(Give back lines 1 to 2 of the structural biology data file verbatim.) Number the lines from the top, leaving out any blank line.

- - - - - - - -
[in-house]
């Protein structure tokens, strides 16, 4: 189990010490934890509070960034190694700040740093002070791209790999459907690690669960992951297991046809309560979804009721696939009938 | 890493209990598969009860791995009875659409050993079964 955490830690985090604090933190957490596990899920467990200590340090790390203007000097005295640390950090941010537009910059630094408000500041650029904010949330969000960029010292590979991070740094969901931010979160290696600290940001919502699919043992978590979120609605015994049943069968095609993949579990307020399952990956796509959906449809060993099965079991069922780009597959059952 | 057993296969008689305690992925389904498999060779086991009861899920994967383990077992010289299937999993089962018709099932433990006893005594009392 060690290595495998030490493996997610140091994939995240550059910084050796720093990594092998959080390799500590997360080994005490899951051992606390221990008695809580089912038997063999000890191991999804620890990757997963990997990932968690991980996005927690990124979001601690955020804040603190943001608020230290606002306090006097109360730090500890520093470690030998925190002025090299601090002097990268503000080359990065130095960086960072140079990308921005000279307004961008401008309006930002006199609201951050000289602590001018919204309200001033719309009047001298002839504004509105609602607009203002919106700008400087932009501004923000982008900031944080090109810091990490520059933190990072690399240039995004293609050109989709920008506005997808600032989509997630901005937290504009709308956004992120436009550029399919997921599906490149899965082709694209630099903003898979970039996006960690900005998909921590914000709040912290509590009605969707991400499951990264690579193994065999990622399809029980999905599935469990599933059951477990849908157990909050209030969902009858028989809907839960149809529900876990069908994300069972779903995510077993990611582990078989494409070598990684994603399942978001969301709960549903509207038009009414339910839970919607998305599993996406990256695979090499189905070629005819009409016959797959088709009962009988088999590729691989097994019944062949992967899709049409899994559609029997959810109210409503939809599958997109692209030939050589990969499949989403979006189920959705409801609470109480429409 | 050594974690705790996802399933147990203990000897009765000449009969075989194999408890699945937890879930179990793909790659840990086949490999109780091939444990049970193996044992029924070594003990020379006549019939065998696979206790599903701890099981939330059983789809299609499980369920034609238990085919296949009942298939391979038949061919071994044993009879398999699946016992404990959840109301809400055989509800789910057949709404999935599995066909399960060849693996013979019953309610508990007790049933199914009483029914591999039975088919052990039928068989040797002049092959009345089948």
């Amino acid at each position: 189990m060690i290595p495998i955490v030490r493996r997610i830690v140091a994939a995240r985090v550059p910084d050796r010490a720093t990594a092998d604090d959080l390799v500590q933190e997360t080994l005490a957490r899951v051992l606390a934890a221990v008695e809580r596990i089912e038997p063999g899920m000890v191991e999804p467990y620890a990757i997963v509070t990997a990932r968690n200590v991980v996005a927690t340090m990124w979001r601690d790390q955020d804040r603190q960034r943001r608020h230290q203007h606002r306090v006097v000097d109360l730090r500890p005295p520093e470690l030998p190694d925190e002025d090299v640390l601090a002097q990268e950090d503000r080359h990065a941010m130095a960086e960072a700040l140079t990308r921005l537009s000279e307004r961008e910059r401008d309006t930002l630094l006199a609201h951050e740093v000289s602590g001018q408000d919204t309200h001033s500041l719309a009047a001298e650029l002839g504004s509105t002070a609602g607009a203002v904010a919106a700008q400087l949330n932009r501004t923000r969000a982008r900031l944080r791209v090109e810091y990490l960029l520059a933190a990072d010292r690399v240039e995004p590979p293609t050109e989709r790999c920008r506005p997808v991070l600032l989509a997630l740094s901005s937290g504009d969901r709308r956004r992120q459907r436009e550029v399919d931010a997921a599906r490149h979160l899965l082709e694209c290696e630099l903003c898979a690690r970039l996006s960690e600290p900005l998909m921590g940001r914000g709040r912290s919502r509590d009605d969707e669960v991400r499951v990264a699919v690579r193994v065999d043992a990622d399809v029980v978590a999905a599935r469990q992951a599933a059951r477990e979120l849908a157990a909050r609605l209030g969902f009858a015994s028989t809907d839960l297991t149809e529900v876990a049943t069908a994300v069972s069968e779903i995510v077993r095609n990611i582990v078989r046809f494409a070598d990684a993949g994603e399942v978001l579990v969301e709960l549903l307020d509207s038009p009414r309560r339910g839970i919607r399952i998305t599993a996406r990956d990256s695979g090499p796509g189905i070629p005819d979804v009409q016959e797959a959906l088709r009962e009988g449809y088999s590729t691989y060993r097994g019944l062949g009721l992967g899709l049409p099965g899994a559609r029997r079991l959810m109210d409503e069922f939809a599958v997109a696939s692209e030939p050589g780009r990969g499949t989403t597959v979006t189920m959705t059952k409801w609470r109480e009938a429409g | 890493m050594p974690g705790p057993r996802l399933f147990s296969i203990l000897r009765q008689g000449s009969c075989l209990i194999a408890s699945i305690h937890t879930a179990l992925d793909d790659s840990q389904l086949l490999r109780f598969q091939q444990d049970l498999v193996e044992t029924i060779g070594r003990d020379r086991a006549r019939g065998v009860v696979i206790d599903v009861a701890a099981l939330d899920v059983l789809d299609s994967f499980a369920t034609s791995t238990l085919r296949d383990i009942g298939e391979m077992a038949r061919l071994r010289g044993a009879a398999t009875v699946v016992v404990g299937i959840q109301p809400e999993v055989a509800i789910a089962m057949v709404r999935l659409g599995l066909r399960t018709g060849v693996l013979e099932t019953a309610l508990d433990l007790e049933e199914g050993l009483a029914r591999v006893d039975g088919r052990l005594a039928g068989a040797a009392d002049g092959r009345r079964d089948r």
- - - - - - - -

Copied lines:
[in-house]
């Protein structure tokens, strides 16, 4: 189990010490934890509070960034190694700040740093002070791209790999459907690690669960992951297991046809309560979804009721696939009938 | 890493209990598969009860791995009875659409050993079964 955490830690985090604090933190957490596990899920467990200590340090790390203007000097005295640390950090941010537009910059630094408000500041650029904010949330969000960029010292590979991070740094969901931010979160290696600290940001919502699919043992978590979120609605015994049943069968095609993949579990307020399952990956796509959906449809060993099965079991069922780009597959059952 | 057993296969008689305690992925389904498999060779086991009861899920994967383990077992010289299937999993089962018709099932433990006893005594009392 060690290595495998030490493996997610140091994939995240550059910084050796720093990594092998959080390799500590997360080994005490899951051992606390221990008695809580089912038997063999000890191991999804620890990757997963990997990932968690991980996005927690990124979001601690955020804040603190943001608020230290606002306090006097109360730090500890520093470690030998925190002025090299601090002097990268503000080359990065130095960086960072140079990308921005000279307004961008401008309006930002006199609201951050000289602590001018919204309200001033719309009047001298002839504004509105609602607009203002919106700008400087932009501004923000982008900031944080090109810091990490520059933190990072690399240039995004293609050109989709920008506005997808600032989509997630901005937290504009709308956004992120436009550029399919997921599906490149899965082709694209630099903003898979970039996006960690900005998909921590914000709040912290509590009605969707991400499951990264690579193994065999990622399809029980999905599935469990599933059951477990849908157990909050209030969902009858028989809907839960149809529900876990069908994300069972779903995510077993990611582990078989494409070598990684994603399942978001969301709960549903509207038009009414339910839970919607998305599993996406990256695979090499189905070629005819009409016959797959088709009962009988088999590729691989097994019944062949992967899709049409899994559609029997959810109210409503939809599958997109692209030939050589990969499949989403979006189920959705409801609470109480429409 | 050594974690705790996802399933147990203990000897009765000449009969075989194999408890699945937890879930179990793909790659840990086949490999109780091939444990049970193996044992029924070594003990020379006549019939065998696979206790599903701890099981939330059983789809299609499980369920034609238990085919296949009942298939391979038949061919071994044993009879398999699946016992404990959840109301809400055989509800789910057949709404999935599995066909399960060849693996013979019953309610508990007790049933199914009483029914591999039975088919052990039928068989040797002049092959009345089948």